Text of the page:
After almost five years of war we ought to say officially, “We’ve gotta get out of this place.” We need to say that our military goals have been met and then some. We cannot provide security by pretending that dealing with a central government without influence is the solution. We cannot continue to fight where the our tactical security decisions are being made by local tribal leaders and private militia bosses. Most of all, we can no longer be involved in a religious war where the multiple combatants care only for their own power and the supremacy of their ideology. In short, we cannot make a nation when the local leaders don’t really want one.
Thus we propose a new military objective which includes the premise that there will be no permanent stationing of forces in Iraq.
First objective – Disengage and move into secure enclaves. There is no need to continue losing allied lives, and there is no positive result by continuing to provide neighborhood security through search and destroy missions which at the least enrage, and sometimes destroy the neighborhoods we are trying to secure. After five years this job has to be turned over to the Iraqi police and military, regardless of their willingness, and regardless of their views on democracy, justice, due process, or religion.
Second objective – Provide national not neighborhood security by establishing the enclaves toward the borders of Turkey, Syria, Saudi Arabia, Iran and committing to 6-12 months of providing border security.
Third objective – Withdraw after one year at the most, and regardless of the internal situation at the time. We cannot build a nation by beating the Iraqis into submission, and we don’t have the forces to do it if we could. We cannot continue to operate in an environment where critical policy decisions are made by any chief or bandit who wishes, when those decisions profoundly affect our forces. Withdrawal should be accomplished in the best military manner, with troop security the paramount consideration.
At the end of this editorial is their new “five-paragraph field order”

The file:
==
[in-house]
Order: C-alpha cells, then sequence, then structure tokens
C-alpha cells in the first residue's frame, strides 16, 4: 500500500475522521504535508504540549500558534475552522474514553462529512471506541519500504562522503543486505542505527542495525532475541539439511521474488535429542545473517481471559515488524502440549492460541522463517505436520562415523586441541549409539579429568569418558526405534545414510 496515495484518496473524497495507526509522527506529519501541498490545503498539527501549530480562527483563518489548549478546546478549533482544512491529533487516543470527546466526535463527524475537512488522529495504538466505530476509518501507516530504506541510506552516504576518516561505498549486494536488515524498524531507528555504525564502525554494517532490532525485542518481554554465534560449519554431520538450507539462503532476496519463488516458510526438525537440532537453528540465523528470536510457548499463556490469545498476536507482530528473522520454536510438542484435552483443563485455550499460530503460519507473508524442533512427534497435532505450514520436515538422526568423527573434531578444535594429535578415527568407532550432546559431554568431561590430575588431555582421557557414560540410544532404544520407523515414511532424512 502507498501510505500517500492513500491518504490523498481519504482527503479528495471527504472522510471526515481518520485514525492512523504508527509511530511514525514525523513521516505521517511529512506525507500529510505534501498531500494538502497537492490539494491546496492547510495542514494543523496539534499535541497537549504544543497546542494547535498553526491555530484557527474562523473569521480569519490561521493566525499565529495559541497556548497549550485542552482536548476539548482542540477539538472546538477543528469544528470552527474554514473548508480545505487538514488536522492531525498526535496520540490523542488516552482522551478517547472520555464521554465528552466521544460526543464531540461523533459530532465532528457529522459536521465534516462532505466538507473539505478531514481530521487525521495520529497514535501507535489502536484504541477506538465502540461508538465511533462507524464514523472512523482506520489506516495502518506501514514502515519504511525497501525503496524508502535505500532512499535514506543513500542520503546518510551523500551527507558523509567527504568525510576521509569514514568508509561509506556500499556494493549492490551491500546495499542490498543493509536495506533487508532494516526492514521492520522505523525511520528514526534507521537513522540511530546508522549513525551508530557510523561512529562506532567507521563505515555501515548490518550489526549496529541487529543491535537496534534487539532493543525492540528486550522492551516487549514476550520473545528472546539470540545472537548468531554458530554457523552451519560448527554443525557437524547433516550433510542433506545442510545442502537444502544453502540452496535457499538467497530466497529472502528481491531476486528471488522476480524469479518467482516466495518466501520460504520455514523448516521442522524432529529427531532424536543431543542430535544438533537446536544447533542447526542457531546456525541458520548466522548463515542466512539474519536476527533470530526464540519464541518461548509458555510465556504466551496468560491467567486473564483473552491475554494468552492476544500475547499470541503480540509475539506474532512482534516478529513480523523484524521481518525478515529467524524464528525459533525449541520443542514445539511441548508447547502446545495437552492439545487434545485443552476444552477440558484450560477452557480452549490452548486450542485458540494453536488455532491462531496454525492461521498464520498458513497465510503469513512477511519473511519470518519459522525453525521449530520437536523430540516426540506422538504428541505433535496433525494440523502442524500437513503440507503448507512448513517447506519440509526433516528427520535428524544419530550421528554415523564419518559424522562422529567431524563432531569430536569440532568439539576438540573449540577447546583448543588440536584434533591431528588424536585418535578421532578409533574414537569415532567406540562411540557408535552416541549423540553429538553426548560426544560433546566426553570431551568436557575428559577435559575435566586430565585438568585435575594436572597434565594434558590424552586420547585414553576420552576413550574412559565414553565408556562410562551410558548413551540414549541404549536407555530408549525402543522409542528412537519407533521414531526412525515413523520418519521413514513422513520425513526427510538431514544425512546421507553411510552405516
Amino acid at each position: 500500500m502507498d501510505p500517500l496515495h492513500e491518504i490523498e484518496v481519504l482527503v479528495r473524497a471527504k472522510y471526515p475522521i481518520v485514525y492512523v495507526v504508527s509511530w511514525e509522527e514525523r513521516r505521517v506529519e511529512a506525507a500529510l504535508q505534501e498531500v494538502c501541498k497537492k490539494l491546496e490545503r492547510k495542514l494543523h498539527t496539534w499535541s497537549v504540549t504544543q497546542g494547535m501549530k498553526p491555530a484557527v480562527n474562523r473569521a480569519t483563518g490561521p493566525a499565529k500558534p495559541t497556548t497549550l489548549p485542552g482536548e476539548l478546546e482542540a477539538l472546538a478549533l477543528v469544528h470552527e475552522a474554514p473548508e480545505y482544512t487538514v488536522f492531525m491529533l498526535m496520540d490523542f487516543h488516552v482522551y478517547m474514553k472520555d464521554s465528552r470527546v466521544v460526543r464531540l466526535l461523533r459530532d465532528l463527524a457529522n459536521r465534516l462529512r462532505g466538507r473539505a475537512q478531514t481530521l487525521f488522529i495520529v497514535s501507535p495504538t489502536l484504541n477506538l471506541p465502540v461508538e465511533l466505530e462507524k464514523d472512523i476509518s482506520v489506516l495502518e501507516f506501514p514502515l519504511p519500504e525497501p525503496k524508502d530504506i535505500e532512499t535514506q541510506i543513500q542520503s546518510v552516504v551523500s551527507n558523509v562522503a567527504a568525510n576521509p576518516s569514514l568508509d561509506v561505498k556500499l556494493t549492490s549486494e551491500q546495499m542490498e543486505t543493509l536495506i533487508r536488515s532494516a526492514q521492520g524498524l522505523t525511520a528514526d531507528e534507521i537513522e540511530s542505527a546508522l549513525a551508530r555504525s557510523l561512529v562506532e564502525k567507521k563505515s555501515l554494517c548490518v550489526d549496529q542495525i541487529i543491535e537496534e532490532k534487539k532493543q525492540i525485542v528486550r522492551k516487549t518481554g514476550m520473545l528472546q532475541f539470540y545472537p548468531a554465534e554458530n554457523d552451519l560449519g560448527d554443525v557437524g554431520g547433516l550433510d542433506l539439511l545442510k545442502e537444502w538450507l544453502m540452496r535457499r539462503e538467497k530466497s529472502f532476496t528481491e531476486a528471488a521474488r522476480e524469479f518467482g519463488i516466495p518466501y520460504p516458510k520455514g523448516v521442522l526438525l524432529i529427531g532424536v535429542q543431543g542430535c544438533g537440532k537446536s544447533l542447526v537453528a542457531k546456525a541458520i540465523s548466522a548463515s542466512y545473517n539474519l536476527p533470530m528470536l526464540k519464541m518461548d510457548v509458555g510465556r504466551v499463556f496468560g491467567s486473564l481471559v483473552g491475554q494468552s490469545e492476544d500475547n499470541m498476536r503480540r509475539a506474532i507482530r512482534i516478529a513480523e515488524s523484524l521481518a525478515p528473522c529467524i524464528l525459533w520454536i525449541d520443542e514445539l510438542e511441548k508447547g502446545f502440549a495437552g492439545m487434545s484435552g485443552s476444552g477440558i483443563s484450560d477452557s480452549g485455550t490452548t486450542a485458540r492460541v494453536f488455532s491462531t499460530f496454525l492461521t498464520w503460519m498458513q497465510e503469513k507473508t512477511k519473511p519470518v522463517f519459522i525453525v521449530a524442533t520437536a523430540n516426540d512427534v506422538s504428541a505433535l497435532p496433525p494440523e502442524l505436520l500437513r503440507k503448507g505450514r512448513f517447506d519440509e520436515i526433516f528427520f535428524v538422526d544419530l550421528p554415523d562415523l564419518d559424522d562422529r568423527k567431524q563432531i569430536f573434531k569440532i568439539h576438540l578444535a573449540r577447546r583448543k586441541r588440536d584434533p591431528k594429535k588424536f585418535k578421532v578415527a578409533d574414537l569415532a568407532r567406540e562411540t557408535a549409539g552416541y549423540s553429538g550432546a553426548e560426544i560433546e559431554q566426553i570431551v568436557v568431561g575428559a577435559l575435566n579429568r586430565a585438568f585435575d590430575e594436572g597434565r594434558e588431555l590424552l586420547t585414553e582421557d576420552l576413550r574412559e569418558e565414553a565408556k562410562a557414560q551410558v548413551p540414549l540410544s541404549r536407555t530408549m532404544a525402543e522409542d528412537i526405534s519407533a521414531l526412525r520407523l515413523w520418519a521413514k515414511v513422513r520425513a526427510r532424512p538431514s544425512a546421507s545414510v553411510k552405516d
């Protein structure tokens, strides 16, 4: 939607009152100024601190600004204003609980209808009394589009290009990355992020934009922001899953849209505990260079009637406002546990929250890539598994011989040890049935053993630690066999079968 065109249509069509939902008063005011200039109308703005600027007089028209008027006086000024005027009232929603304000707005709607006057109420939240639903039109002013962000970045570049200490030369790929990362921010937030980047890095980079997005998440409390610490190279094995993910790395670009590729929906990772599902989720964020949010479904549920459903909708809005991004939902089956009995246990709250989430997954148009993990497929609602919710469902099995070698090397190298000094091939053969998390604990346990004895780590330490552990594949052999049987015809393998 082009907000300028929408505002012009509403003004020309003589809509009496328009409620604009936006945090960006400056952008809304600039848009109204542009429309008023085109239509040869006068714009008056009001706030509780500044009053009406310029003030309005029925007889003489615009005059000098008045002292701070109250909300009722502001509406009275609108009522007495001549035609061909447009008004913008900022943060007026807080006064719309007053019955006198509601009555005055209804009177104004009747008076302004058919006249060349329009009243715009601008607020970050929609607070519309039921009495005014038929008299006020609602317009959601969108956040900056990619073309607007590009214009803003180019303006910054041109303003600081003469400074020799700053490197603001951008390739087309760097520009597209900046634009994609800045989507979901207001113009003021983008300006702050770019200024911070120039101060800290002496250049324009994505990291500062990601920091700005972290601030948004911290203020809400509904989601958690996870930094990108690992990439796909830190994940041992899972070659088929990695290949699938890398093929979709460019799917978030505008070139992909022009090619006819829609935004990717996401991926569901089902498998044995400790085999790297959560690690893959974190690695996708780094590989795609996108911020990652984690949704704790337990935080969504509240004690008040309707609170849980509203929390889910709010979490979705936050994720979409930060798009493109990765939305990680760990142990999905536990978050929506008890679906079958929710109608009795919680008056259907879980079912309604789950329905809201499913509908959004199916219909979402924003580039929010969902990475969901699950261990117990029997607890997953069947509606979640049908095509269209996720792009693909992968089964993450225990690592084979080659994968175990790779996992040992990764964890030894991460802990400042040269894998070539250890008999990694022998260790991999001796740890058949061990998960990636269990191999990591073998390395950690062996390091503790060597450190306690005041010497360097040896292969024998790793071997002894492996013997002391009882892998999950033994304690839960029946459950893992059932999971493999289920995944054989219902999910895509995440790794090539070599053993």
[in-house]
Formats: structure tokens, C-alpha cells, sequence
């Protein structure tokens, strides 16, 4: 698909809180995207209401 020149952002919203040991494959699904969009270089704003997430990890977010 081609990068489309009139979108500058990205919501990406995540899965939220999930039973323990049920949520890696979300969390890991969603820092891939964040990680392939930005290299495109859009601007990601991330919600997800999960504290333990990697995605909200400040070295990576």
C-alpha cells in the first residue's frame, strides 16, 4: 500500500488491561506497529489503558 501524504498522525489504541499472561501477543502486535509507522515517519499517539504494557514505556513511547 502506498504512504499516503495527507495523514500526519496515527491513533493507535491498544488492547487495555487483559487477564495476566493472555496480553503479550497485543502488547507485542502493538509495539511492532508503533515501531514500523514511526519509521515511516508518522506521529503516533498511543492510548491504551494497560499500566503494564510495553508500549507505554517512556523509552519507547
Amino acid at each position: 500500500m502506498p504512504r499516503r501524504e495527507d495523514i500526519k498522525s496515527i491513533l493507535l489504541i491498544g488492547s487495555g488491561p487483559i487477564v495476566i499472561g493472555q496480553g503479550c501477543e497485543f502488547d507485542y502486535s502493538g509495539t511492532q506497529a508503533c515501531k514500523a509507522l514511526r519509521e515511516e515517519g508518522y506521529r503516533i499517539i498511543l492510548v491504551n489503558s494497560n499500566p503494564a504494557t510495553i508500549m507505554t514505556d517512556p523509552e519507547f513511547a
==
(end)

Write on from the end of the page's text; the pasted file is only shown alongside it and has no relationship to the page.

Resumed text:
What then of Iraq? Don’t we have an obligation to them after all this time? Well yes we do, but it is not a military obligation. We ought to be firing up to aid reconstruction, to the extent that the Iraqis themselves can provide security to their reconstruction efforts. Those efforts should be international, involving our world partnerships, and not just the US alone. The bulk of the funding will have to come from us, and rightly since we have done most of the damage, but it should be in the form of grants, and should not involve US contractors unless the Iraqis request them.
But won’t the money be misused? Well yes, by our definition, but our definitions don’t always work. If you have ever worked in the Middle East, as I have, you know that an American’s “bribe” is a Middle Easterners “commission” or “fee for services”. That’s the way they do things, whether we approve or not. Guess what? They don’t understand or approve of our view either.
So by giving grants, we don’t have to worry about the “Foreign Corrupt Practices Act” except when US contractors are involved. We can continue to fund them at the rate we have been pouring money into the war for another two years or so, and then pull the plug. After that, it’s all their show.
Finally, when the troops come home, honor them for MISSION ACCOMPLISHED ~ VICTORY!
As for the future, try reading "Restoring American Military Power: Toward a New Progressive Defense Strategy for America”, by Lawrence Korb and Max Bergmann. [Ed.]

Sandy Cook

Putin as Man of the Year

Russian President Vladimir Putin has just been chosen Time Magazine’s Man of the Year. Now aside from any quarrel with the idea that he has been the most influential man in the world for 2007 (what about Al Gore?), the selection and the report on Putin on the Lehrer News Hour leaves me seriously concerned for the Russian people. The main concern is this: once again, Russians seem to be placing their faith in a leader who not only rose to power from the secret police, but one who makes no secret of his aspiration to be leader for life. He has selected his successor, Dmitry Medvedev, and seems a cinch to become Prime Minister under this hand-picked president. When asked to explain how the Russians feel about the possible recurrence of yet another supreme ruler, one of the pundits on the News Hour explained that most Russians seem to have been willing to give up a “little” freedom in exchange for stability.